For those who know my story, you’ll probably recognize that this book was emotionally challenging for me to read through. Watching the Kavanaugh confirmation unfold live was an emotional rollercoaster for me. Getting an even further look inside this contentious fight brought back many unpleasant memories, but I am thankful for the detail that Hemingway and Severino bring to this, and the hope for the future that this accounting inspired.

(49) Theodore Roosevelt: Preacher of Righteousness – Joshua D. Hawley

Perhaps one the more academically dense books, Hawley (now the junior Senator from Missouri), details the political, social and religious influences that shaped the ideology of President Teddy Roosevelt. Going from a wealthy New York family to a frontiersman to one of the most vibrant politicians our nation has seen, Hawley does an incredible job highlight the depth of Roosevelt’s character and background, and in the process, demonstrates just how significant the influences around us can be.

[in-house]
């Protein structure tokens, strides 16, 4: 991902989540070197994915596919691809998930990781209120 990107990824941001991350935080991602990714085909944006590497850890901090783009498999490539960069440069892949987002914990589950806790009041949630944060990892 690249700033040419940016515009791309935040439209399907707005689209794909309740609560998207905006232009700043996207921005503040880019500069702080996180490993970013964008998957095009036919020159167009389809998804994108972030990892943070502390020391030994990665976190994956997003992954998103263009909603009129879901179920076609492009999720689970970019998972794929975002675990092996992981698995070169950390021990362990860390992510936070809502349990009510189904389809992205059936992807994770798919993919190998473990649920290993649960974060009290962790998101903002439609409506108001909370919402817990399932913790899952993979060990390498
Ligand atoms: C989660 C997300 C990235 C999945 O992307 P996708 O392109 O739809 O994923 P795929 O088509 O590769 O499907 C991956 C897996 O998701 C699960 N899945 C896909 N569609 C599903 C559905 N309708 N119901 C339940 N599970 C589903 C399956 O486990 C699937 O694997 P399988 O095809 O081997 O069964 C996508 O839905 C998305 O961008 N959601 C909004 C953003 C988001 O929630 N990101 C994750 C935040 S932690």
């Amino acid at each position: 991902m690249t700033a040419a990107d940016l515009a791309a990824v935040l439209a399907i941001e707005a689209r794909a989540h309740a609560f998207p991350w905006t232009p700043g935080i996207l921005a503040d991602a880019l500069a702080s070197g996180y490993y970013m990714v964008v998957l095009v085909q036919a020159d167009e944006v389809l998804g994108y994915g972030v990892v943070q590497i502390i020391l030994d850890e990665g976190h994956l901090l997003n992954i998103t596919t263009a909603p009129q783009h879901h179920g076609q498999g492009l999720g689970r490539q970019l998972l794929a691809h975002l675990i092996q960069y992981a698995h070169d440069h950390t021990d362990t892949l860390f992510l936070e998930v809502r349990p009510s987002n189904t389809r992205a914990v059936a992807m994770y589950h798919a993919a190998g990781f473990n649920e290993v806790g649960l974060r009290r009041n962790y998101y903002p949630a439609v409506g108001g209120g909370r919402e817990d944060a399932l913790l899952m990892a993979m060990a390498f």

(50) They’re Not Listening: How the Elites Created the National Populist Revolution – Ryan James Girdusky & Harlan Hill

If you’re looking for a book that captures that anti-elitist mindset that has swept through many nations recently, few do better than Ryan and Harlan here. They manage to capture not only the current weight, but the building storm of the past half century that has built towards this environment. One of the best books capturing modern political trends.

I am currently reading the 51st book for work, listed here below. As mentioned I also added 4 additional books to round this out to a solid 55 books on the year. Excited to read these as well.